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About the panel

This panel explores the performance of blackness in Haiti, the Dominican Republic, and Brazil and its transnational resonance with black cultural producers in other Latin American countries. Performance here is broadly defined as the cultural expression of blackness in these three countries and beyond, and will be examined through the lens of sociology, literature, art history, and performance studies. While much of Latin American Studies generally marginalizes studies of race relations and blackness, this panel aims to think of the performance of blackness as a basic component of the continent's identity formation and cultural production.

Moderator: Robert Reid-Pharr


Dadland Maye
Ph.D. Candidate, English, The Graduate Center, CUNY
Assembling Queer Activist Histories of Haiti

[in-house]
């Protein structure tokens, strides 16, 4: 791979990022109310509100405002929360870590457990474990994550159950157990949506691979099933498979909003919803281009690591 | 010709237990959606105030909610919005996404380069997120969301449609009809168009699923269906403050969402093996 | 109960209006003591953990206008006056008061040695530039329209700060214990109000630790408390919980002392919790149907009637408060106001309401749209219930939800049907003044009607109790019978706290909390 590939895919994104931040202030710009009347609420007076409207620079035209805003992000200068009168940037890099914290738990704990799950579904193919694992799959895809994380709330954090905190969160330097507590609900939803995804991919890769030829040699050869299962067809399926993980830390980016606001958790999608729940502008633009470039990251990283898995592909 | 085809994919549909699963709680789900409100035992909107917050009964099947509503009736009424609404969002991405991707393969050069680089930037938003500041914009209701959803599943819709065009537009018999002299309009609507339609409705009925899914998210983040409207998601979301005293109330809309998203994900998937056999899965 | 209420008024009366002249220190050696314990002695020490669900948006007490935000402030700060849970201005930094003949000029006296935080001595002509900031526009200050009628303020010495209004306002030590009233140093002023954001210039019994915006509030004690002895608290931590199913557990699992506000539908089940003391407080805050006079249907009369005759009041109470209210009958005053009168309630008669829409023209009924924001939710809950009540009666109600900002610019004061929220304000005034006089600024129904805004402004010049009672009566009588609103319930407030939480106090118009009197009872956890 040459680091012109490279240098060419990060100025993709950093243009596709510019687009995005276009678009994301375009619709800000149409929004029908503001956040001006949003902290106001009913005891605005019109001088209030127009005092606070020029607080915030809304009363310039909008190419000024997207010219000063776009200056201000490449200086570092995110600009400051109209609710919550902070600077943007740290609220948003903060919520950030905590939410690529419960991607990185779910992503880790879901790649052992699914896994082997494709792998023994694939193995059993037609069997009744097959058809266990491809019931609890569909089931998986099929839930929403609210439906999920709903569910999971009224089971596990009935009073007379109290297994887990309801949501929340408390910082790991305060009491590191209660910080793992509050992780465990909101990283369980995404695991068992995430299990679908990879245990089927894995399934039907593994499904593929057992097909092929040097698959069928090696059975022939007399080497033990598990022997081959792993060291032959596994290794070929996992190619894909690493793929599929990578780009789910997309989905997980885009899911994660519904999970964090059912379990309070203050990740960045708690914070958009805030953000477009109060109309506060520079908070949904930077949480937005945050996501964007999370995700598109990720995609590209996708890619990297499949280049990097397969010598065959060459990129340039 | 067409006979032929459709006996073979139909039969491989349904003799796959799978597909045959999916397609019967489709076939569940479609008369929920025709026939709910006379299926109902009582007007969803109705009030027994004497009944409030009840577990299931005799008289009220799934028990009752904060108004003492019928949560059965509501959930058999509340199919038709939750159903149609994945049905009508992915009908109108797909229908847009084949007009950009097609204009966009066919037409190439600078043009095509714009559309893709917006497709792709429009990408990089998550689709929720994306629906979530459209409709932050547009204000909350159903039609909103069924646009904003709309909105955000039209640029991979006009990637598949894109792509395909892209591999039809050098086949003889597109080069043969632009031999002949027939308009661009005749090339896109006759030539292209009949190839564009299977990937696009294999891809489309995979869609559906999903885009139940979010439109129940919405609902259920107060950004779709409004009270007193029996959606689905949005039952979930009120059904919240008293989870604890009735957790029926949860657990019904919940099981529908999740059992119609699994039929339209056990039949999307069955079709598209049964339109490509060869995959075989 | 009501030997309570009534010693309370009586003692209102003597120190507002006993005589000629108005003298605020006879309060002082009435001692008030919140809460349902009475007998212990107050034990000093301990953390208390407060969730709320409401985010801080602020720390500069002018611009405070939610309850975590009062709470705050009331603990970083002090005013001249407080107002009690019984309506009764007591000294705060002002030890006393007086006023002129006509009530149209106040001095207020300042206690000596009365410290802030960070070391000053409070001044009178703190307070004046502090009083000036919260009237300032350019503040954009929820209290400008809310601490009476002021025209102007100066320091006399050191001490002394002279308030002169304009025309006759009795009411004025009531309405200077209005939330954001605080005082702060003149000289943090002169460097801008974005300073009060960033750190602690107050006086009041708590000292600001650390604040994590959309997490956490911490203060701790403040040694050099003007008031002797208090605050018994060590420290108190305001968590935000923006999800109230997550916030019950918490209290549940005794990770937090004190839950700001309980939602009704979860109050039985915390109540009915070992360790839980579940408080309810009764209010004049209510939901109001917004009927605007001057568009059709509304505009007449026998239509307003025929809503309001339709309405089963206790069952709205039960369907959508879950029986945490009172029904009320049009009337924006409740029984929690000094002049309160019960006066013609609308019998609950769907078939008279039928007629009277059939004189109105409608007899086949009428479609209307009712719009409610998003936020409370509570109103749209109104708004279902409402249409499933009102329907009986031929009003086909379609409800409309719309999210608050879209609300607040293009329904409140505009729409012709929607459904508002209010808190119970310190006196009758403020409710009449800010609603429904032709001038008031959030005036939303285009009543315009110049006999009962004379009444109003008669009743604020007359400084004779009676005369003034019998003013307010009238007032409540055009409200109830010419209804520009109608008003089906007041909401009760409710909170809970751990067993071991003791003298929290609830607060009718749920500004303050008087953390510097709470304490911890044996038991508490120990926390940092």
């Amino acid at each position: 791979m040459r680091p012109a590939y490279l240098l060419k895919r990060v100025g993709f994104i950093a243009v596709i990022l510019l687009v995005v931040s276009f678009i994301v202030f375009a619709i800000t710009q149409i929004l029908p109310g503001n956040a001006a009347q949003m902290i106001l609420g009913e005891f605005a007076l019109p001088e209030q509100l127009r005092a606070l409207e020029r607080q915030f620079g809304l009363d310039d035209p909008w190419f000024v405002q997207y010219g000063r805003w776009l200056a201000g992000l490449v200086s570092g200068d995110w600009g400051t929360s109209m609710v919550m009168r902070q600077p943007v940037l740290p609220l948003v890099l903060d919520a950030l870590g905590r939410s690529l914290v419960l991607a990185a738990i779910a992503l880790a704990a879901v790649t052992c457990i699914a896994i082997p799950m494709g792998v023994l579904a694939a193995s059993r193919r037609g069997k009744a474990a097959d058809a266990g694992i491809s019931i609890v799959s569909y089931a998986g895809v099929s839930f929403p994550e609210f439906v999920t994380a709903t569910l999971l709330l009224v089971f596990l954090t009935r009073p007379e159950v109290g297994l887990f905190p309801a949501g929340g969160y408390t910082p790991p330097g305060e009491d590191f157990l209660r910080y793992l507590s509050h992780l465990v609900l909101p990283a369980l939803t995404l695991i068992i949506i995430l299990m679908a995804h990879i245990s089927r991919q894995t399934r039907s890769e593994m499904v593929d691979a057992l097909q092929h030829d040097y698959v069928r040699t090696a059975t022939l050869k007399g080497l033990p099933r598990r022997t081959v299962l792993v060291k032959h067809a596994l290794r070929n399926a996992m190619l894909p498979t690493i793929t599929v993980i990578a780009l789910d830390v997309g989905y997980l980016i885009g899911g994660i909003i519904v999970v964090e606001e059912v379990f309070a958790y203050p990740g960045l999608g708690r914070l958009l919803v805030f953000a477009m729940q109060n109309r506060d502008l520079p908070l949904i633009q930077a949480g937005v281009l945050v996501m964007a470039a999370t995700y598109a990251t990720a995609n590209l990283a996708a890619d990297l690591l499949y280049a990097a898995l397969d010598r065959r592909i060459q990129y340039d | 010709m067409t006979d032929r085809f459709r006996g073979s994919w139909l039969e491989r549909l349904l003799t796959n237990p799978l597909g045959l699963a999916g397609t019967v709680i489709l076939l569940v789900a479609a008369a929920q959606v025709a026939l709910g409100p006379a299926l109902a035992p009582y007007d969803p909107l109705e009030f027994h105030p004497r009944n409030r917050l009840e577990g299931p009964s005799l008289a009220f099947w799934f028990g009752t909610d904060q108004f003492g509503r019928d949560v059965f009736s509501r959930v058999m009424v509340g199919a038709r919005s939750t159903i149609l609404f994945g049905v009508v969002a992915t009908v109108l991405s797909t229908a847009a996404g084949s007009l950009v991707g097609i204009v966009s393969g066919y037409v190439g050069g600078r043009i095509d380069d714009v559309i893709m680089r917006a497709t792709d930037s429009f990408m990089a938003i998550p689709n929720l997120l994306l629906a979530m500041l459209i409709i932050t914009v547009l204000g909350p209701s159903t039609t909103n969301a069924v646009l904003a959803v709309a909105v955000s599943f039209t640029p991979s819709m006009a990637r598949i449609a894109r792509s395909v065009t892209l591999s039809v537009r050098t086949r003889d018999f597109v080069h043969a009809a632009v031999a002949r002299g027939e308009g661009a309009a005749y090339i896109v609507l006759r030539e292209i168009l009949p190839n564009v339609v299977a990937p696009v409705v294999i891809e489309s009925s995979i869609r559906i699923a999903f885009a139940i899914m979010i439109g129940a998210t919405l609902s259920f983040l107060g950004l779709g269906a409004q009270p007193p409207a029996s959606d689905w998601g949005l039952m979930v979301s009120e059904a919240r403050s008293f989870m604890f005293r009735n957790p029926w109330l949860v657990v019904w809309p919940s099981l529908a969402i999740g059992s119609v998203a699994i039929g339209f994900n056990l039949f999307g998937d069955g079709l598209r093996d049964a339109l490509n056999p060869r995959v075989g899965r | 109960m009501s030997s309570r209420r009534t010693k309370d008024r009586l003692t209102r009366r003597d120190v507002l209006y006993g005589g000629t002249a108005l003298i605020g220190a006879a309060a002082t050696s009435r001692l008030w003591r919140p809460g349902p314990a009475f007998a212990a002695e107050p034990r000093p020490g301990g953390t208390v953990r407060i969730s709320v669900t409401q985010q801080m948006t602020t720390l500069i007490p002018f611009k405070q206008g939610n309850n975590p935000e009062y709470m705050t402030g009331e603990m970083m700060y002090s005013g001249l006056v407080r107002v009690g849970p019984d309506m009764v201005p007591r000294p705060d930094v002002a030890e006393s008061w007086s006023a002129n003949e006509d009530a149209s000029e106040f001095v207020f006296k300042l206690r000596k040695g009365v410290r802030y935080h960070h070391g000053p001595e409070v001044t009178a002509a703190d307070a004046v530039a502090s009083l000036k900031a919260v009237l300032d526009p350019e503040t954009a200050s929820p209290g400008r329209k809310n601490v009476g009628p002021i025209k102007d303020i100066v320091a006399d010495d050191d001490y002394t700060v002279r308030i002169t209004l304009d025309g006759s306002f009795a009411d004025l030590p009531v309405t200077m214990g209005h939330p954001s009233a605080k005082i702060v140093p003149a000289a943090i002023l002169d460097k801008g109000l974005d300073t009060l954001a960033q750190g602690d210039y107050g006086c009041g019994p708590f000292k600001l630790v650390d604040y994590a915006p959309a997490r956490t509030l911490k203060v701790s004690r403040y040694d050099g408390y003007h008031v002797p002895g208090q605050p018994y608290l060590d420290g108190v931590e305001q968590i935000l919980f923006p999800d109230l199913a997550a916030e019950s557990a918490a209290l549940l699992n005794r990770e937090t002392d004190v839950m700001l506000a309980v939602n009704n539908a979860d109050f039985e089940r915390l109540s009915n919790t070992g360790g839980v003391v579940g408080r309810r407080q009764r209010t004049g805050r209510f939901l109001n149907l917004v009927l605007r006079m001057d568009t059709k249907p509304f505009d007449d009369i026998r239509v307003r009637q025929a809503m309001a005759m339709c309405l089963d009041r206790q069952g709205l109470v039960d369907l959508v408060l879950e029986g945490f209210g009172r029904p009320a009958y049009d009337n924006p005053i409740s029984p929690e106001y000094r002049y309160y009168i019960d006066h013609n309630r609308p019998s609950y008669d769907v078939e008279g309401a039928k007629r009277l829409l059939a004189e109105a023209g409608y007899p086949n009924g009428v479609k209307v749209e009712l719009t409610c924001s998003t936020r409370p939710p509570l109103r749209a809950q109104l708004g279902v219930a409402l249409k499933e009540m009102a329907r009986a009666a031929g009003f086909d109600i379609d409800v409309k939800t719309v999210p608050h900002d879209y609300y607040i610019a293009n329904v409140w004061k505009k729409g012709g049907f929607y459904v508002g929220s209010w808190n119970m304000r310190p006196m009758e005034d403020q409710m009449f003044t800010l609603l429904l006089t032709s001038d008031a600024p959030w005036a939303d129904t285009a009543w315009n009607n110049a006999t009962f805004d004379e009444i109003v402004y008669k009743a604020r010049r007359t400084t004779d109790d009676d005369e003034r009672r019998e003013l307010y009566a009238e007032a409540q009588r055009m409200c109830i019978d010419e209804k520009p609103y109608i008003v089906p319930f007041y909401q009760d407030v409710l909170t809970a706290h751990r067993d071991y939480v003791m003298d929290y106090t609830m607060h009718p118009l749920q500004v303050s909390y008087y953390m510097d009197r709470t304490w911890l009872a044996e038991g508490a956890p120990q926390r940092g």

Fabiana Lopes
Ph.D. Student, Performance Studies, New York University
Black Performance in Brazil: Hidden Stories and The Rough Vibrancy of Now

Marcos Teixeira de Souza
Professor, Sociology, Universidade Estácio de Sá, Rio de Janeiro
Racial Integration at the Festival of the Pomeranos in Espírito Santo

Abigail Lapin Dardashti
Ph.D. Candidate, Art History, The Graduate Center, CUNY
Framing the Border: Hispañola's Border through Contemporary Photography

Cosponsored by Advanced Research Collaborative, and the PhD Program in Art History at the Graduate Center, CUNY.

Image: People riding a tap-tap on the main road connecting the frontier with the town. Ouanaminthe is the largest town in the northeast of Haiti adjacent to the border. With a population of roughly 120,000, it has grown exponentially over the last decade in part to bilateral economic developments and trade with the mirroring Dominican town of Dajabón, which has a population of around 40,000.